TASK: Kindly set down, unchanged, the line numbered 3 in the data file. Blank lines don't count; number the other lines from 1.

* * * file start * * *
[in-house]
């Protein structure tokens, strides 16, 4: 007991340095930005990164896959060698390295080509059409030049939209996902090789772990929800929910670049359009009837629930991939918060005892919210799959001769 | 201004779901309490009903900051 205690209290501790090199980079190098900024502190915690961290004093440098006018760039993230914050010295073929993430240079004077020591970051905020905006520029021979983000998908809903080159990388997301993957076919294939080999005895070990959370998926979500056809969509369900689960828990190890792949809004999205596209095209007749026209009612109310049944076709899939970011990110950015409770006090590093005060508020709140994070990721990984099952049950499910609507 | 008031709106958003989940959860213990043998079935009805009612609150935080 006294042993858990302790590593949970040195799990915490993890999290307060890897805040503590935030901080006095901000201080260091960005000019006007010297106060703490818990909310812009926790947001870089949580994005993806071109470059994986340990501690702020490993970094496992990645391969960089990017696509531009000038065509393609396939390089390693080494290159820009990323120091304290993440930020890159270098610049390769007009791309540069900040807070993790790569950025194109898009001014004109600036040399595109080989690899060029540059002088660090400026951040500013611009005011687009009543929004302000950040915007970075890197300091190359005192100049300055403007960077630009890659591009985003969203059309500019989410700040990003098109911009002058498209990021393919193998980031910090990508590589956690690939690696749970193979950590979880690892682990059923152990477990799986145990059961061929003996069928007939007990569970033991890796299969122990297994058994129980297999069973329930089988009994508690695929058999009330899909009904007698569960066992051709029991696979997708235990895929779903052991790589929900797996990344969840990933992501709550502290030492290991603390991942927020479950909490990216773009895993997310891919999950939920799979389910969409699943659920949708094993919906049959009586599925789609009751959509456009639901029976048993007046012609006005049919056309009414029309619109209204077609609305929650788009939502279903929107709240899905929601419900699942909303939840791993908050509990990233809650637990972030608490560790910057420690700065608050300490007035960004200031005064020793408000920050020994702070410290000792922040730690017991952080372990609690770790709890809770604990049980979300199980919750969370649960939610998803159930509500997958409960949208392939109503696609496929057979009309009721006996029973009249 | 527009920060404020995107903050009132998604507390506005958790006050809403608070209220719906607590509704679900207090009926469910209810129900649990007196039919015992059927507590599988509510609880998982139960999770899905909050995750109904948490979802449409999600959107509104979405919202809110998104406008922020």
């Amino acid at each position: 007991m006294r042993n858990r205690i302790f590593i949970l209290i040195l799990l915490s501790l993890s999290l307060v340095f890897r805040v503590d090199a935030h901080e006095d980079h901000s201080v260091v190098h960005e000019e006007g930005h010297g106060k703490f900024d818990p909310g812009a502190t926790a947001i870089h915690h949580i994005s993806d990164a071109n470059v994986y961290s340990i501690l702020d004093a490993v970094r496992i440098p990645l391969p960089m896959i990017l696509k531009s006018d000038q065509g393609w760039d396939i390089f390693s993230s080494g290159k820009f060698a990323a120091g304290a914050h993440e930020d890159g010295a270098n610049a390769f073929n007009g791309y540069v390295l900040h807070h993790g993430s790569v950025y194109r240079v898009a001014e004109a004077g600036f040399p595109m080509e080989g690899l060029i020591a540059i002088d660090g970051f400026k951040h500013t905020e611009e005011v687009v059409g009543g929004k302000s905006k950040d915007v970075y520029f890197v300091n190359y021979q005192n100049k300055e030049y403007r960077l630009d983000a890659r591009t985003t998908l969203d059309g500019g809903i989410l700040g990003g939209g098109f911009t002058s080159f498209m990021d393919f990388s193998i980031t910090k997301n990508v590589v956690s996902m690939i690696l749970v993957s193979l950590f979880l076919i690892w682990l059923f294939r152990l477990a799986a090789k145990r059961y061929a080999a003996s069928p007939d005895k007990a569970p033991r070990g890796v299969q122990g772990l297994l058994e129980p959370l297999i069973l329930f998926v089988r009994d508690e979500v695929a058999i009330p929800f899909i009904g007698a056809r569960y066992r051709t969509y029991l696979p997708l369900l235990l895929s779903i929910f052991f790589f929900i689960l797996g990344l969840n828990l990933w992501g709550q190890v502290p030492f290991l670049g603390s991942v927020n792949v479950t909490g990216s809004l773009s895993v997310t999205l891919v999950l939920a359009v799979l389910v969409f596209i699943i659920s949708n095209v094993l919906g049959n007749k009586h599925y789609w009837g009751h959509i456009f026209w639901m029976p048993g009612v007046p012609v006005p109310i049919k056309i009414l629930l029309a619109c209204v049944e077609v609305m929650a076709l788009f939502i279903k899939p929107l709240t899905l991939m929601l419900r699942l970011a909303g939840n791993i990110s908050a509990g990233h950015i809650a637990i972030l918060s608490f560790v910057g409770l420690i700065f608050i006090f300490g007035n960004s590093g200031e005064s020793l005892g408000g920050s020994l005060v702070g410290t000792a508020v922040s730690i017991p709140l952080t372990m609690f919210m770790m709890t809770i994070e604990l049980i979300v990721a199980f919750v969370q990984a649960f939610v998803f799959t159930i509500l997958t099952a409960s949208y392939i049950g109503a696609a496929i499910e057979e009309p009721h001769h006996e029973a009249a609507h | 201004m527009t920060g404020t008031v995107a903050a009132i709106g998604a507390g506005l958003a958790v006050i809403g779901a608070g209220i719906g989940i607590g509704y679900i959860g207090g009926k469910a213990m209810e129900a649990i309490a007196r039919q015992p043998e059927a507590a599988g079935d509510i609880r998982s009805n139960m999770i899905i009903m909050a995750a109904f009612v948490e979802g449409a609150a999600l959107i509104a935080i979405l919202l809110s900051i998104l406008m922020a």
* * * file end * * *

């Amino acid at each position: 007991m006294r042993n858990r205690i302790f590593i949970l209290i040195l799990l915490s501790l993890s999290l307060v340095f890897r805040v503590d090199a935030h901080e006095d980079h901000s201080v260091v190098h960005e000019e006007g930005h010297g106060k703490f900024d818990p909310g812009a502190t926790a947001i870089h915690h949580i994005s993806d990164a071109n470059v994986y961290s340990i501690l702020d004093a490993v970094r496992i440098p990645l391969p960089m896959i990017l696509k531009s006018d000038q065509g393609w760039d396939i390089f390693s993230s080494g290159k820009f060698a990323a120091g304290a914050h993440e930020d890159g010295a270098n610049a390769f073929n007009g791309y540069v390295l900040h807070h993790g993430s790569v950025y194109r240079v898009a001014e004109a004077g600036f040399p595109m080509e080989g690899l060029i020591a540059i002088d660090g970051f400026k951040h500013t905020e611009e005011v687009v059409g009543g929004k302000s905006k950040d915007v970075y520029f890197v300091n190359y021979q005192n100049k300055e030049y403007r960077l630009d983000a890659r591009t985003t998908l969203d059309g500019g809903i989410l700040g990003g939209g098109f911009t002058s080159f498209m990021d393919f990388s193998i980031t910090k997301n990508v590589v956690s996902m690939i690696l749970v993957s193979l950590f979880l076919i690892w682990l059923f294939r152990l477990a799986a090789k145990r059961y061929a080999a003996s069928p007939d005895k007990a569970p033991r070990g890796v299969q122990g772990l297994l058994e129980p959370l297999i069973l329930f998926v089988r009994d508690e979500v695929a058999i009330p929800f899909i009904g007698a056809r569960y066992r051709t969509y029991l696979p997708l369900l235990l895929s779903i929910f052991f790589f929900i689960l797996g990344l969840n828990l990933w992501g709550q190890v502290p030492f290991l670049g603390s991942v927020n792949v479950t909490g990216s809004l773009s895993v997310t999205l891919v999950l939920a359009v799979l389910v969409f596209i699943i659920s949708n095209v094993l919906g049959n007749k009586h599925y789609w009837g009751h959509i456009f026209w639901m029976p048993g009612v007046p012609v006005p109310i049919k056309i009414l629930l029309a619109c209204v049944e077609v609305m929650a076709l788009f939502i279903k899939p929107l709240t899905l991939m929601l419900r699942l970011a909303g939840n791993i990110s908050a509990g990233h950015i809650a637990i972030l918060s608490f560790v910057g409770l420690i700065f608050i006090f300490g007035n960004s590093g200031e005064s020793l005892g408000g920050s020994l005060v702070g410290t000792a508020v922040s730690i017991p709140l952080t372990m609690f919210m770790m709890t809770i994070e604990l049980i979300v990721a199980f919750v969370q990984a649960f939610v998803f799959t159930i509500l997958t099952a409960s949208y392939i049950g109503a696609a496929i499910e057979e009309p009721h001769h006996e029973a009249a609507h | 201004m527009t920060g404020t008031v995107a903050a009132i709106g998604a507390g506005l958003a958790v006050i809403g779901a608070g209220i719906g989940i607590g509704y679900i959860g207090g009926k469910a213990m209810e129900a649990i309490a007196r039919q015992p043998e059927a507590a599988g079935d509510i609880r998982s009805n139960m999770i899905i009903m909050a995750a109904f009612v948490e979802g449409a609150a999600l959107i509104a935080i979405l919202l809110s900051i998104l406008m922020a």